Further, in Lagoudakis and Parr (2003), where LSPI is being empirically evaluated, we find that a trajectory length of 5000 is being used in the 20state chain walk to obtain optimal performance. However, in our experiment (Experiment 1) with 450 states, we only consider a trajectory length of 5000 for LSPI and hence obtain the suboptimal performance. But, one should also consider the fact that the behaviour policy utilized by our algorithm in the same experiment is uniform (no prior information about the MDP is being availed) and the trajectory length is only half of that of LSPI. Now, regarding the performance of Qlearning, we know [from Theorem 1 of Maei et al. (2010)] that the method can only provide suboptimal solutions.
In Experiments 2, 3 and 4, we surmised the behaviour policy based on more than a passable knowledge of the MDP. To make the comparison unbiased (since our algorithm utilized prior information about the MDP to induce the behaviour policy), in the algorithms (MRAS, fast policy search and SPSA) to which our method is being compared, we employed the more accurate onpolicy approximation which requires the generative model. This is contrary to our method, where offpolicy approximation is tried. Our algorithm exhibited as good a performance as the stateoftheart methods in the cartpole experiment and noticeably the finest performance in the actuated pendulum experiment. This is regardless of the fact that our algorithm is primarily designed for the discrete, finite MDP setting, while the cartpole experiment and the actuated pendulum experiment are MDPs with continuous state and action spaces. The suboptimal performance of the fast policy search and MRAS is primarily attributed to the insufficient sample size. But the underlying computing machine which we consider for the experiments is a 64bit Intel i3 processor with 4GB of memory. Because of these limited resources, there is a finite limit to which the sample size can be scaled. This illustrates the effectiveness of our approach on a resource restricted setting. Now regarding the random MDP experiment, the performance of our algorithm is on par (in fact superior) to the stateoftheart schemes.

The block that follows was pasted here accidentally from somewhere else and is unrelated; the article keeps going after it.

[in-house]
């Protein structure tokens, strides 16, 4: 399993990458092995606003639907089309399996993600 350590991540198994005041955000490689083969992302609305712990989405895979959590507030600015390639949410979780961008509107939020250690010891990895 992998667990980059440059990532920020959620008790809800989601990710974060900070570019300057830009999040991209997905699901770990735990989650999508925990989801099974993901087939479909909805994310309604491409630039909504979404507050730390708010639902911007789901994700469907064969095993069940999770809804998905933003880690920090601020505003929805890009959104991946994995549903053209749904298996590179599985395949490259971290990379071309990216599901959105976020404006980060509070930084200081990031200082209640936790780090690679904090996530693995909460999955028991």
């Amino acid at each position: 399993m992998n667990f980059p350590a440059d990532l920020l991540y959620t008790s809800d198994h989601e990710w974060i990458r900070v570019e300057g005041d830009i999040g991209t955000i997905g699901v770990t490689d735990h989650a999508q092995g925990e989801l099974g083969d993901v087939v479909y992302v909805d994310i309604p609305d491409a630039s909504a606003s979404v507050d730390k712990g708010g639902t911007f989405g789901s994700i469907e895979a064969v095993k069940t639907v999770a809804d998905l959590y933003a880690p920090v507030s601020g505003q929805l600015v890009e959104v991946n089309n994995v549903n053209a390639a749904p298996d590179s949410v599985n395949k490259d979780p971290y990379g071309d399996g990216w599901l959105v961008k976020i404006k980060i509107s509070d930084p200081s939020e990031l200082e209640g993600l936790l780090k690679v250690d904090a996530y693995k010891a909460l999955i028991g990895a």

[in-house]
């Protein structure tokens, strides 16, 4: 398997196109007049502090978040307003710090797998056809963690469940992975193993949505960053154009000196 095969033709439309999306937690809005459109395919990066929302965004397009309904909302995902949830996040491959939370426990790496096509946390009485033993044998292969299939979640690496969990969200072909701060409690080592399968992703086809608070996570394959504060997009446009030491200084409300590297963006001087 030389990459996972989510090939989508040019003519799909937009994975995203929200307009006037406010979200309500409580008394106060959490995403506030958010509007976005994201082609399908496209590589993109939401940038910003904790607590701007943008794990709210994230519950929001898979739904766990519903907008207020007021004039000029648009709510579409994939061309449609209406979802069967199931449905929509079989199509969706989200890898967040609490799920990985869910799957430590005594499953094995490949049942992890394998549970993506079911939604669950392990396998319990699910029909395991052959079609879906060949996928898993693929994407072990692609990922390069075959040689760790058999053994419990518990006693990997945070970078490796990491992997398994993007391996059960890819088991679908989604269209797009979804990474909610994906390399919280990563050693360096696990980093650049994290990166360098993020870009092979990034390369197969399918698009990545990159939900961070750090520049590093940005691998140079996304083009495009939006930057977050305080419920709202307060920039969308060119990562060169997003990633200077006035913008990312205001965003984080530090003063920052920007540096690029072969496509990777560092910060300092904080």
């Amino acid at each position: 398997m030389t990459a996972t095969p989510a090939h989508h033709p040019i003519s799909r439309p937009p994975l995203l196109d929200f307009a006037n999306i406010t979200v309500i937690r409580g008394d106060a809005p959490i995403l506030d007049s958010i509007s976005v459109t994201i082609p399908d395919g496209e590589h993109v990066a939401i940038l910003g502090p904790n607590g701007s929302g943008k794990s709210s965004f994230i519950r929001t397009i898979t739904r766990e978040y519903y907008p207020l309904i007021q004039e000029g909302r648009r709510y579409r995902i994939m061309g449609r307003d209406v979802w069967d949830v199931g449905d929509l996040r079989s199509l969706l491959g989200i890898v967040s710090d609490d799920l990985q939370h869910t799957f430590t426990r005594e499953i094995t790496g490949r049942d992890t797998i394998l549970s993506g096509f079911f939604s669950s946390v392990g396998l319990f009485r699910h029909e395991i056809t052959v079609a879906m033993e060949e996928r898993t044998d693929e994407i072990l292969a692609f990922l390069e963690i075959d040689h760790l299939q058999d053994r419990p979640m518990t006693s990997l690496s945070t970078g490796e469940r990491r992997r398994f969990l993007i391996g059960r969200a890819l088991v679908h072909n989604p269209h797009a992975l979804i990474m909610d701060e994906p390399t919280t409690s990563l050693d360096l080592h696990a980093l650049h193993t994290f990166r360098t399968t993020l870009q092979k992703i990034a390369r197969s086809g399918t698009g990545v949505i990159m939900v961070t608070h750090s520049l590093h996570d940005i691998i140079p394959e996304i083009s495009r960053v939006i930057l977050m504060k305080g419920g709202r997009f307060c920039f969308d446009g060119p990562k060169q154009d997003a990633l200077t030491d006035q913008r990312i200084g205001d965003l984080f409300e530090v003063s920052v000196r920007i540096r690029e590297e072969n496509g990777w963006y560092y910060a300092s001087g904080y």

(4) Finally, in the experiments, we found that the parameter which required the highest tuning is \(\beta _j\) which is also intuitive since \(\beta _{j}\) controls most of the stochastic recursions. The other parameters required minimum tuning with almost all of them taking common values.
4.6 Data efficiency
This nondependency of our algorithm on the dimension of the policy space has a real pragmatic advantage since, as a result of this, our algorithm can be applied to very large and complex MDPs with wider policy spaces where fast policy search and MRAS might become intractable.
Another advantage of our approach is the application on legacy systems. In such systems, the information on the dynamics of the system in the form of bits or bytes or paper might be hard to find. However, human experience through long time interaction with the system is available in most cases. Utilizing this human experience to develop a generative model of the system might be hard, however using it to find a behaviour policy which can give average performance is more plausible, and which in turn can be exploited using our algorithm to find an optimal policy.
5 Conclusion
We presented an algorithm which solves the modified control problem in a model free MDP setting. We showed its convergence to the global optimal policy relative to the choice of the behaviour policy. The algorithm is data efficient, robust, stable as well as computationally and storage efficient. Using an appropriately chosen behaviour policy, it is also seen to consistently outperform or is competitive against the current stateoftheart (both) offpolicy and onpolicy methods.